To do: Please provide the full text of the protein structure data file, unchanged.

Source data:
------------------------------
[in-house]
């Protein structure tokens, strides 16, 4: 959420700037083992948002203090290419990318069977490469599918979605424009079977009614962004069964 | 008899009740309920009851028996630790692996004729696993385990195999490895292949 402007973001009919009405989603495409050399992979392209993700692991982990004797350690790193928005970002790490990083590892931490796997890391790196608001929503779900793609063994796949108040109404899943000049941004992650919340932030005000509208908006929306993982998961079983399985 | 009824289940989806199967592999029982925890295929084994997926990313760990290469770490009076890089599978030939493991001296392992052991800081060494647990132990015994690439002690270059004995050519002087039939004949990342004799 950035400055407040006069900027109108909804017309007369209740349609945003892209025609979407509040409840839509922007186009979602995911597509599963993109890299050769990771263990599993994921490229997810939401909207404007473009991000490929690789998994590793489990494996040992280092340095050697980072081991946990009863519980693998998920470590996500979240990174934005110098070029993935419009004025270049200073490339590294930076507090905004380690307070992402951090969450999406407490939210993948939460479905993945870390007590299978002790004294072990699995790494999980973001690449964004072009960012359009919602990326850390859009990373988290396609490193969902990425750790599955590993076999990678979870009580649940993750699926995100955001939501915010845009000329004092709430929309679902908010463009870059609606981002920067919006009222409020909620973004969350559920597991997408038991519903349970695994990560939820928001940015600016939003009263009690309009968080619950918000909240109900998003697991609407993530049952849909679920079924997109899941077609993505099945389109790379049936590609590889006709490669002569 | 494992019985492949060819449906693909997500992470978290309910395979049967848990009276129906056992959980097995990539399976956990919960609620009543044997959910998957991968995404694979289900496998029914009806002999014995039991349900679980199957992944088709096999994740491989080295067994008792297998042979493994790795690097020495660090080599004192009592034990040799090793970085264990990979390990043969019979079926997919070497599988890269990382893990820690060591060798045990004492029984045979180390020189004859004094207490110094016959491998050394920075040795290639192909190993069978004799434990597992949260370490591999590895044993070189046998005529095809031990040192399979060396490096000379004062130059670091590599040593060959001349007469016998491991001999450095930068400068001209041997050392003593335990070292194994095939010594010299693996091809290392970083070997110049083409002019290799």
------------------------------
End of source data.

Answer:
[in-house]
């Protein structure tokens, strides 16, 4: 959420700037083992948002203090290419990318069977490469599918979605424009079977009614962004069964 | 008899009740309920009851028996630790692996004729696993385990195999490895292949 402007973001009919009405989603495409050399992979392209993700692991982990004797350690790193928005970002790490990083590892931490796997890391790196608001929503779900793609063994796949108040109404899943000049941004992650919340932030005000509208908006929306993982998961079983399985 | 009824289940989806199967592999029982925890295929084994997926990313760990290469770490009076890089599978030939493991001296392992052991800081060494647990132990015994690439002690270059004995050519002087039939004949990342004799 950035400055407040006069900027109108909804017309007369209740349609945003892209025609979407509040409840839509922007186009979602995911597509599963993109890299050769990771263990599993994921490229997810939401909207404007473009991000490929690789998994590793489990494996040992280092340095050697980072081991946990009863519980693998998920470590996500979240990174934005110098070029993935419009004025270049200073490339590294930076507090905004380690307070992402951090969450999406407490939210993948939460479905993945870390007590299978002790004294072990699995790494999980973001690449964004072009960012359009919602990326850390859009990373988290396609490193969902990425750790599955590993076999990678979870009580649940993750699926995100955001939501915010845009000329004092709430929309679902908010463009870059609606981002920067919006009222409020909620973004969350559920597991997408038991519903349970695994990560939820928001940015600016939003009263009690309009968080619950918000909240109900998003697991609407993530049952849909679920079924997109899941077609993505099945389109790379049936590609590889006709490669002569 | 494992019985492949060819449906693909997500992470978290309910395979049967848990009276129906056992959980097995990539399976956990919960609620009543044997959910998957991968995404694979289900496998029914009806002999014995039991349900679980199957992944088709096999994740491989080295067994008792297998042979493994790795690097020495660090080599004192009592034990040799090793970085264990990979390990043969019979079926997919070497599988890269990382893990820690060591060798045990004492029984045979180390020189004859004094207490110094016959491998050394920075040795290639192909190993069978004799434990597992949260370490591999590895044993070189046998005529095809031990040192399979060396490096000379004062130059670091590599040593060959001349007469016998491991001999450095930068400068001209041997050392003593335990070292194994095939010594010299693996091809290392970083070997110049083409002019290799």